Sustainability is also about creating an environment where today’s worker wants to live. We are a technology society and today’s worker can live anywhere in the world. Sustainability is about creating a community that employees want to live in. Where you have workers, you have employers and you have jobs.

PreservationNation: As both a mayor and a resident of Dubuque, why was saving and revitalizing the Warehouse District important to you?

As a river town, our community was shaped with bricks and mortar. Throughout the Warehouse District you see how a neighborhood evolved. But this wasn’t just any neighborhood; this was a neighborhood that had a culture and vitality all its own. It’s where generations of our citizens lived and worked and where some of the finest woodworking and milling in the country took place. I think about what the Warehouse District was like then and what people are looking for today and I see important parallels. People, and especially new workers, want to live, work and play in a creative and unique environment. We’ve heard consultants talk about hot jobs in cool communities, the vision of the Warehouse District is just that - to create a cool community for people to live, work and play. This vision is synonymous with the principles of sustainability, providing physical connections between people and places...connections accessible by car, by bike or even walking.

The Warehouse District also represents an investment. First, it represents the investment our ancestors made in establishing (now since past) businesses that provided a means to raise a family. So we have a history in these buildings that we should never forget. Second, the buildings represent a huge investment in embodied energy. Embodied energy is the energy consumed to create a product. We cannot ignore the amount of energy used to build these buildings. To ignore that, tear these buildings down and build new buildings on the site is not a good use of our resources. Restoration of these buildings creates green collar jobs. Approximately 60 to 70 percent of the costs of restoration are labor costs...jobs for our citizens. When you build new, 60 to 70 percent of the cost is material costs - materials that are provided by suppliers from all over the world. Green collar jobs can’t be exported. This is why historic preservations must be part of any sustainability initiative and why we need federal policies that promote the redevelopment of historic structures - its good resource management.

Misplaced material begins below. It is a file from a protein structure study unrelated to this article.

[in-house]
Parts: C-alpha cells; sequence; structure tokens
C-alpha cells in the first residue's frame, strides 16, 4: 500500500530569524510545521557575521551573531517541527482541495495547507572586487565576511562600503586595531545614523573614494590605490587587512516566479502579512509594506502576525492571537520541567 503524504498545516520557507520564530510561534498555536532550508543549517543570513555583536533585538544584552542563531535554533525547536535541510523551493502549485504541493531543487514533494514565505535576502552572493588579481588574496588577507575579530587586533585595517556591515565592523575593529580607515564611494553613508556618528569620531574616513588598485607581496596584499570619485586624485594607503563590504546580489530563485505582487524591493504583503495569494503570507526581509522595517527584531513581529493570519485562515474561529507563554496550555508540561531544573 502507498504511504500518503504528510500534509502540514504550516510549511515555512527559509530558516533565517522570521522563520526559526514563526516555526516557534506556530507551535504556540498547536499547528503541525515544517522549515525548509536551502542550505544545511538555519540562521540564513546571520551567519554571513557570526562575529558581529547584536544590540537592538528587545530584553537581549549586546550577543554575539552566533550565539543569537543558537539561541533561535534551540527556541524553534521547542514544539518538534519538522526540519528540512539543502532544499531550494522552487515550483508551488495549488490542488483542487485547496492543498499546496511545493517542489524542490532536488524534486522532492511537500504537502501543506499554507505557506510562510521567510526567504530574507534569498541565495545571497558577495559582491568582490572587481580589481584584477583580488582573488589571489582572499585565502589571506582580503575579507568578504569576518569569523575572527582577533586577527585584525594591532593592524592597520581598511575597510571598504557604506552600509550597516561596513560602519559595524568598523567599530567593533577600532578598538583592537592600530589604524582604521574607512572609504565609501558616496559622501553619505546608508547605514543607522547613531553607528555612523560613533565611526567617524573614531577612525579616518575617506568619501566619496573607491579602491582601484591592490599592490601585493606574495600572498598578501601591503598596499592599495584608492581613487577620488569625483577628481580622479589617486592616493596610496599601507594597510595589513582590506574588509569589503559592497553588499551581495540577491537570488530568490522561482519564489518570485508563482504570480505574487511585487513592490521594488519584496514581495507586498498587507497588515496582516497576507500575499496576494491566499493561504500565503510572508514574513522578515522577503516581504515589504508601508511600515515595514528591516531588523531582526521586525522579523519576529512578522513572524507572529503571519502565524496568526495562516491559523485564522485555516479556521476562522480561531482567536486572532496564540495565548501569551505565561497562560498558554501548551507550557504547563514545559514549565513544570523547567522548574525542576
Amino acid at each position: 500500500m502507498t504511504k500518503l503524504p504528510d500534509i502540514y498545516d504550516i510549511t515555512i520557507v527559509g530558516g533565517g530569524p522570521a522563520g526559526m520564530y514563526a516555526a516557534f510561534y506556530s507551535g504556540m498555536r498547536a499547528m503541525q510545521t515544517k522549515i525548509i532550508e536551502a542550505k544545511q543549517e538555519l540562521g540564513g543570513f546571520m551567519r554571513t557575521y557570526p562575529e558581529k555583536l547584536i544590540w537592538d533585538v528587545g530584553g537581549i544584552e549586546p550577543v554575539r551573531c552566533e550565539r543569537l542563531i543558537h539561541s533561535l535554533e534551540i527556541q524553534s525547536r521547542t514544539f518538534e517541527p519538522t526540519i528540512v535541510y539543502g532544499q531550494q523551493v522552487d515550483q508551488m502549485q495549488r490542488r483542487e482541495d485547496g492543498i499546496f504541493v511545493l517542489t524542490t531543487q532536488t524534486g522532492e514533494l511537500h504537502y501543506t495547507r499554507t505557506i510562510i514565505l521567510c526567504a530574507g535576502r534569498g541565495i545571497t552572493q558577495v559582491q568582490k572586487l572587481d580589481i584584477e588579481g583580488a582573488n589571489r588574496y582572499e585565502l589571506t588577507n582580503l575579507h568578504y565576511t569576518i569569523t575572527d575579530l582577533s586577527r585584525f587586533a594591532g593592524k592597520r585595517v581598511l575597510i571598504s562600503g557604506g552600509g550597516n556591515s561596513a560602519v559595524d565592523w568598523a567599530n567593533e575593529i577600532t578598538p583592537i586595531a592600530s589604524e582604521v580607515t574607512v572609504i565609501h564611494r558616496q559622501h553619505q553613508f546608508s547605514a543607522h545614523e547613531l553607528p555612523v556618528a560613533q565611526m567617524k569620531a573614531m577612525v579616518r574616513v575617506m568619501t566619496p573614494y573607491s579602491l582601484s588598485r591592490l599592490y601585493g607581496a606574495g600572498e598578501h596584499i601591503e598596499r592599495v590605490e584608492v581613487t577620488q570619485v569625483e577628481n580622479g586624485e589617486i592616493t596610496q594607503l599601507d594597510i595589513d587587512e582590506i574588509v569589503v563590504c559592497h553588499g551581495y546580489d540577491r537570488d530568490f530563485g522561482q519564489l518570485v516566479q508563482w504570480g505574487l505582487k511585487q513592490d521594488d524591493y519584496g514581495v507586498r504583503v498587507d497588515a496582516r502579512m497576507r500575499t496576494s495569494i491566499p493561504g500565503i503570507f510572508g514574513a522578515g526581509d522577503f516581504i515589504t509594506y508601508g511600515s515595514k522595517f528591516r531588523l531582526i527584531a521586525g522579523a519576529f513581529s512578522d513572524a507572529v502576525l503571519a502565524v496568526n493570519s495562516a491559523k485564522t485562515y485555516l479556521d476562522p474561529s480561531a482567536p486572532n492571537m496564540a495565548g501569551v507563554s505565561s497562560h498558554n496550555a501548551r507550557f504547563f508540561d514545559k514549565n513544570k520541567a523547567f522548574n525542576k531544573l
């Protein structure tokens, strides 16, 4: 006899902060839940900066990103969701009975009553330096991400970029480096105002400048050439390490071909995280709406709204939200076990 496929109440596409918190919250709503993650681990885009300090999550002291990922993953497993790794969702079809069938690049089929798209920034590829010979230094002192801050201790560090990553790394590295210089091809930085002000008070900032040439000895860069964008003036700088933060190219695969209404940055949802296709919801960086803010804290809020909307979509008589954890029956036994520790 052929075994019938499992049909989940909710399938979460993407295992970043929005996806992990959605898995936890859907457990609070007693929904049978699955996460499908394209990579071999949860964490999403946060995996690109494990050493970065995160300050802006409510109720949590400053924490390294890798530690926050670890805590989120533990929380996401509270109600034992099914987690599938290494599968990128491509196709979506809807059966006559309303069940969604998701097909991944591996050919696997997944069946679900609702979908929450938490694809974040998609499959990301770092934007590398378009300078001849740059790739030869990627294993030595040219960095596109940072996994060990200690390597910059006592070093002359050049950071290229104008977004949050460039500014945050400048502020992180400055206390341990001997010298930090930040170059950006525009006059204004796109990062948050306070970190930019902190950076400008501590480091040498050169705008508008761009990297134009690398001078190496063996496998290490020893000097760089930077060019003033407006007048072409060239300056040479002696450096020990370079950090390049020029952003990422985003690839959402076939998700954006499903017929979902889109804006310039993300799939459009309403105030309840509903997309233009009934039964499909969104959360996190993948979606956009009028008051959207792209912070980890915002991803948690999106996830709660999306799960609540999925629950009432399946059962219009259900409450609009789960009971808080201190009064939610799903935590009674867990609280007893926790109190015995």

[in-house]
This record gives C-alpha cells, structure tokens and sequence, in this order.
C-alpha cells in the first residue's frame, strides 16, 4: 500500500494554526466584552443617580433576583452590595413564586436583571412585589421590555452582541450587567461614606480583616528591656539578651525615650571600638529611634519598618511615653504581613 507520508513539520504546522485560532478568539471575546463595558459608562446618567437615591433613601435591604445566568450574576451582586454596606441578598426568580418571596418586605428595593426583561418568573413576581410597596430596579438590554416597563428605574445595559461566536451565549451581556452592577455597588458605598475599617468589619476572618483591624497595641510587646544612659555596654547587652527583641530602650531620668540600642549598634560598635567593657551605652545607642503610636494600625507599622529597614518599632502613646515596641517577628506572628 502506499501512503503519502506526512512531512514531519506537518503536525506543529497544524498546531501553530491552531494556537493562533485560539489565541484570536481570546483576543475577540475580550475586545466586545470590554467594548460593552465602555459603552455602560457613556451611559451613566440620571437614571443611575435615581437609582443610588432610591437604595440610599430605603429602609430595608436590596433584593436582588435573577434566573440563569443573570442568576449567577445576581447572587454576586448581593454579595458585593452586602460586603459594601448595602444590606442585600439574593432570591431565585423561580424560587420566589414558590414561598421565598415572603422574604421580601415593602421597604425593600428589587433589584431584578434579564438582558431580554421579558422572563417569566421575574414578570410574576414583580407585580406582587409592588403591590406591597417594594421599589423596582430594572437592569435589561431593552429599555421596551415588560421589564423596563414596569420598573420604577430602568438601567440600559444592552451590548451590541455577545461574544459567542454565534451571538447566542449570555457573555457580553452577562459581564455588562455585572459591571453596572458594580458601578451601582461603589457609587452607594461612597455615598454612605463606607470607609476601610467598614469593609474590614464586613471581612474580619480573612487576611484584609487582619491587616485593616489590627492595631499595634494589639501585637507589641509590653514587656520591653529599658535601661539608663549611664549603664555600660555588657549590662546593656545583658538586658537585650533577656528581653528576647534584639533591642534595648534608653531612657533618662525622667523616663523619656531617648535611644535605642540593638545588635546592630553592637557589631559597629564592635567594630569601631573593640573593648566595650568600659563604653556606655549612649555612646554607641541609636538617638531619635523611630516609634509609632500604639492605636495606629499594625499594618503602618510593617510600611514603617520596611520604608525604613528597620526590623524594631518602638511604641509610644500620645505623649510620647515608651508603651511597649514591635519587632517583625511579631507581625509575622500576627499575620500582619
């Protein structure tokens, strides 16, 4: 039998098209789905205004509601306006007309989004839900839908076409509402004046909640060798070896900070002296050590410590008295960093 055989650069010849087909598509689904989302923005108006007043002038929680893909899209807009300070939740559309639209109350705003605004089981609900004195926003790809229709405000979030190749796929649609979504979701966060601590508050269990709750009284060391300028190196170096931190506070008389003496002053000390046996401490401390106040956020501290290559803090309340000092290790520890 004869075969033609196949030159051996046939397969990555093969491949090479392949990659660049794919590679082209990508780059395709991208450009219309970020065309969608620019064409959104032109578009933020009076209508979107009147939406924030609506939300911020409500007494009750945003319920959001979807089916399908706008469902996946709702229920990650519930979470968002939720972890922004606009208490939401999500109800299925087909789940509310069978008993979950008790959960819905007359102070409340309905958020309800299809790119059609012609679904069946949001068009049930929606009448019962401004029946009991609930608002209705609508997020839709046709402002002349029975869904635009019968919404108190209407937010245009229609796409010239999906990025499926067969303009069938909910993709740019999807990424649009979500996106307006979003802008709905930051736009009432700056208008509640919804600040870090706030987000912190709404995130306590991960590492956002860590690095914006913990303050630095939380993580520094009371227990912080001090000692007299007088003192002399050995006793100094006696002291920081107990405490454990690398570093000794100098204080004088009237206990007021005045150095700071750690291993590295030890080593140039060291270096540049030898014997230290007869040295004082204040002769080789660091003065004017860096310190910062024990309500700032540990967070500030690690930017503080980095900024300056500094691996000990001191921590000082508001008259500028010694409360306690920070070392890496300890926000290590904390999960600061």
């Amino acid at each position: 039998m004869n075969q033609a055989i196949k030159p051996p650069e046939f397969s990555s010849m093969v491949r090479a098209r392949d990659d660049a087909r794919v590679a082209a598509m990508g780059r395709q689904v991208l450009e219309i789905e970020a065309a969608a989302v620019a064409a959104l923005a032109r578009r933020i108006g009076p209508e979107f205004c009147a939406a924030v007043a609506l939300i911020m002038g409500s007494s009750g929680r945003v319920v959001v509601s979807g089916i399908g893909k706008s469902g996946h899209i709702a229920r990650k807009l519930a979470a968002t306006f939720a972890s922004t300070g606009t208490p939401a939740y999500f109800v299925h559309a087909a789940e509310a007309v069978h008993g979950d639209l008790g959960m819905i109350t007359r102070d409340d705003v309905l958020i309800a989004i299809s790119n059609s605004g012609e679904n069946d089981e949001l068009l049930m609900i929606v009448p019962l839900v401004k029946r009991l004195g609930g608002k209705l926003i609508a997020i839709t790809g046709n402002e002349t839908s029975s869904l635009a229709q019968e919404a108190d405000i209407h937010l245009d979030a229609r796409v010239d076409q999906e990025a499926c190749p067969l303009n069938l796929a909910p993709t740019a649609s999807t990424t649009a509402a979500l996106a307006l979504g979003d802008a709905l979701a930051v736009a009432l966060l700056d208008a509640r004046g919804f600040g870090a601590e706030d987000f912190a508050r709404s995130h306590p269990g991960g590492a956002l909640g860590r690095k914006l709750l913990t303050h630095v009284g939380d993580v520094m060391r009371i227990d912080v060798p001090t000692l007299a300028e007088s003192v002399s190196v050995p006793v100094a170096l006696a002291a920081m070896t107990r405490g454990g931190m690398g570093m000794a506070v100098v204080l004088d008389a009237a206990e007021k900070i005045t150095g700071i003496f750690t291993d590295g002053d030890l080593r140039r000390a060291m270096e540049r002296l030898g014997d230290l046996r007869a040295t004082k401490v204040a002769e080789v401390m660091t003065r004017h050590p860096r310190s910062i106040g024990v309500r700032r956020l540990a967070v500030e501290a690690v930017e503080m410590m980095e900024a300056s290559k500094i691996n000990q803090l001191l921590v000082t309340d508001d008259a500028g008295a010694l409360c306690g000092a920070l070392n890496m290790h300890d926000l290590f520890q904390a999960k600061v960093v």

PreservationNation: So far, what are you most proud of in terms of progress in the Warehouse District?

Dubuque leaders pride themselves of the spirit of partnership and collaboration. The Warehouse District is just another example of how committed we are to working with the private sector. This is an initiative that was identified as one of our Envision 2010 top 10 initiatives. Envision 2010 was a process where nearly 15,000 tri-state residents came together to generate ideas of what we wanted to see in our community. Over 2,000 ideas were listed and soon the list was whittled down to 100, then 30 and then the final 10.

Once this happened, a revitalization strategy was crafted by a task force made up of the four major property owners: Dubuque Main Street, Greater Dubuque Development, the Chamber of Commerce and city staff. Included in the vision were some bold ideas that would mean significant investment by the private and public sector. This document was brought to the city council for our consideration. When we saw the commitment from the property owners, the passion for the vision from the committee, and the opportunities to showcase how communities can balance historic preservation and sustainability, we knew we had another winning partnership.